Boss finds se­cret to trainees


WHEN a 12-year-old kid takes an in­ter­est in me­chan­i­cal things, buys a car when he’s 13, paints it and re­places its en­gine and works as a me­chan­i­cal trades as­sis­tant be­fore com­plet­ing an ap­pren­tice­ship, you start to think he might have a clue.

And when that same bloke amasses qual­i­fi­ca­tions in en­gi­neer­ing, train­ing and as­sess­ment, is an ac­cred­ited ve­hi­cle en­gi­neer do­ing VASS in­spec­tions and en­gi­neer­ing re­ports for truck deal­ers and body builders in his district, you know he re­ally does have a clue.

So there was no sur­prise when Ja­son Barry started his own busi­ness in the Vic­to­rian bor­der city of Wodonga. The sur­prise was the type of busi­ness.

Rather than fol­low the ex­pected path to me­chan­i­cal en­gi­neer­ing, Mr Barry went off on a tan­gent, open­ing Bor­der Crane Con­sul­tants, spe­cial­is­ing in the re­pair, main­te­nance, in­stal­la­tion and ser­vic­ing of all types of load­ing sys­tems for heavy ve­hi­cles.

Bor­der Crane Con­sul­tants has in the last nine years be­come a na­tional en­tity, with staff trav­el­ling the eastern se­aboard and ven­tur­ing into South Aus­tralia and Western Aus­tralia.

Mr Barry’s abil­i­ties were even called into ser­vice by the Aus­tralian De­fence Force to de­velop a safety and com­pli­ance up­grade pack­age for cranes that had been rolled-out na­tion­ally and in­stalled on more than 200 cranes.

Such a spe­cial­ist in­dus­try re­quires spe­cial­ist staff and Mr Barry has a slightly un­ortho­dox ap­proach when it comes to gain­ing and train­ing ap­pren­tices.

“Our main core ap­pren­tice­ship is what’s called a me­chan­i­cal fit­ter, which is ba­si­cally a cross be­tween an in­dus­trial me­chanic and a fit­ter-ma­chin­ist,” he said.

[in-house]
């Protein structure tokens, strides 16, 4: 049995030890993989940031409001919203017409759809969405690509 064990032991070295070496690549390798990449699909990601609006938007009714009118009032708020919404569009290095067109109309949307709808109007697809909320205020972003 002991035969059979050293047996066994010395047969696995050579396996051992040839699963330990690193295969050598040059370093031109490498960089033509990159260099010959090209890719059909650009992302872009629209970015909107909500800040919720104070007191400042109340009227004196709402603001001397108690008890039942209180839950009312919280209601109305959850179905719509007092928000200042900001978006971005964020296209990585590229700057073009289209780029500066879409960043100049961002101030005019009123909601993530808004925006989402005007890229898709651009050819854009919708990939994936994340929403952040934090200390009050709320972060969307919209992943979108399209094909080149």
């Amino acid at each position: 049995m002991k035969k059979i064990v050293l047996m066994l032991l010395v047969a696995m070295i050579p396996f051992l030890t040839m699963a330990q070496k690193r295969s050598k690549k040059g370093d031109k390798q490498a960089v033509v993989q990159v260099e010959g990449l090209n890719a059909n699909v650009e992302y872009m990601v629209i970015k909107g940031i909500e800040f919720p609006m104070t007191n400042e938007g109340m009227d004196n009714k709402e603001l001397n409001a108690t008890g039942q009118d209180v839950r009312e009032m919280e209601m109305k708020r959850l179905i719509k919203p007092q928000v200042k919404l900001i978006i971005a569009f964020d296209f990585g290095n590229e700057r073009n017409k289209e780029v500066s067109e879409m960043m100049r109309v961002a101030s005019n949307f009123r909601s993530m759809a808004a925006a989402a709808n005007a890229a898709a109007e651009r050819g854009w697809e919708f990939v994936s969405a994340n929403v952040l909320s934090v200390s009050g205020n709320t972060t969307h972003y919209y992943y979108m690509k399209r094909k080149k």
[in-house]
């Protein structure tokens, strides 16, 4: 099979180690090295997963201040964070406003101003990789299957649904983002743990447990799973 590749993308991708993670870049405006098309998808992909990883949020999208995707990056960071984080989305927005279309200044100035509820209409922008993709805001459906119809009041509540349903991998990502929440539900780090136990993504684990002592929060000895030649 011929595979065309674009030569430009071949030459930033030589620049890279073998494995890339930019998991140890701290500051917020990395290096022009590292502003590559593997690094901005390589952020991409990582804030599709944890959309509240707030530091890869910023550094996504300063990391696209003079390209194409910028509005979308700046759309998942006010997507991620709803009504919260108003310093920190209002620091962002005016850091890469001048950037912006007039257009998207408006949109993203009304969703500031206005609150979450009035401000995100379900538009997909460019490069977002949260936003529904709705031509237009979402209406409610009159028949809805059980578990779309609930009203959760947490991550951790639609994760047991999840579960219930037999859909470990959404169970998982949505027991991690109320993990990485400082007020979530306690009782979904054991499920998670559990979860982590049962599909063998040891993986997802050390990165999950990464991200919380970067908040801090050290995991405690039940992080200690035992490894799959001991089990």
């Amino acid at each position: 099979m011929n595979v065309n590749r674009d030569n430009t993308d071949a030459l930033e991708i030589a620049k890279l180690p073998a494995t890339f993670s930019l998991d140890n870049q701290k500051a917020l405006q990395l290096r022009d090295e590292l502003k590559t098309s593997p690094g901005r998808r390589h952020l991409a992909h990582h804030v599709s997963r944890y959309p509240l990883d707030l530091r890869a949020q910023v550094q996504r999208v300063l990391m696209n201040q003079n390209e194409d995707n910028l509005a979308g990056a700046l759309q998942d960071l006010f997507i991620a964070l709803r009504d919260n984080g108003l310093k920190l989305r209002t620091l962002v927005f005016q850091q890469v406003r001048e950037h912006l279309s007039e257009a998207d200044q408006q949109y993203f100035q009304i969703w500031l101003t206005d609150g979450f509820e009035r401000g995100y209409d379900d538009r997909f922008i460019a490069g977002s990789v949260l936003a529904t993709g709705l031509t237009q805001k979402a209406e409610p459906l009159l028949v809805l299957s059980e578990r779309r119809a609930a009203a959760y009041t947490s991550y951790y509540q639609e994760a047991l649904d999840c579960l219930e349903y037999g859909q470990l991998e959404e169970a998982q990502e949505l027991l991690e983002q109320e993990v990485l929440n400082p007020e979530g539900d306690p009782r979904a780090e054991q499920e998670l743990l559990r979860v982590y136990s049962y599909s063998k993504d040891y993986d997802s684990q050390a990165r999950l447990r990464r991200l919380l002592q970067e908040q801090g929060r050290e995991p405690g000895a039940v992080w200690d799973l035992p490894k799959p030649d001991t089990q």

“We’ve got our own paint shop so we’ve got painters, we’ve got our own boil­er­maker (and) we’ve got our own auto staff. We’ve got all sorts of trades.”

Ad­ver­tis­ing on the Seek web­site and in the lo­cal news­pa­per at­tracts ap­pli­ca­tions with the prom­ises of above-award wages, rea­son­able over­time and travel – all good hooks.

“Also there’s the di­ver­sity in the work,” Mr Barry said.

“As op­posed to do­ing work for a truck deal­er­ship and just chang­ing the oil and fil­ters, greas­ing the hubs and chang­ing seals, our guys get to do a bit of fab­ri­ca­tion, some elec­tri­cal work, some hy­draulic main­te­nance and ev­ery­thing from paint­ing to ma­chine shop en­gi­neer­ing.

“They’re not stuck in the same rut and they get to fo­cus on where they want to go as they go through the busi­ness.”

In­ter­est­ingly, Mr Barry said some of his best ap­pren­tices had been ma­ture-age ap­pli­cants.

“They seem to be a bit eas­ier to keep happy as op­posed to the peo­ple who come in green,” he said.

“An adult ap­pren­tice who is still with us is now our work­shop su­per­vi­sor (and) I’ve got a qual­i­fied avi­a­tion en­gi­neer who just fin­ished his ap­pren­tice­ship as a me­chan­i­cal en­gi­neer.”

His cur­rent ap­pren­tice ros­ter – he has seven – bris­tles with 30-some­things who have had work and life ex­pe­ri­ences rather than com­ing straight from school.

Re­tain­ing work­ers once they were qual­i­fied, he said, was not al­ways a ne­ces­sity.

“The ones you want to keep seem to stay around,” he said.

“Our se­nior tech­ni­cal ad­viser started as an ap­pren­tice. He was the first ap­pren­tice when we started this busi­ness eight or nine years ago and he’s still with us.”


AP­PREN­TICE MASTER: Ja­son Barry (right) on the job with Paul Nicholls.

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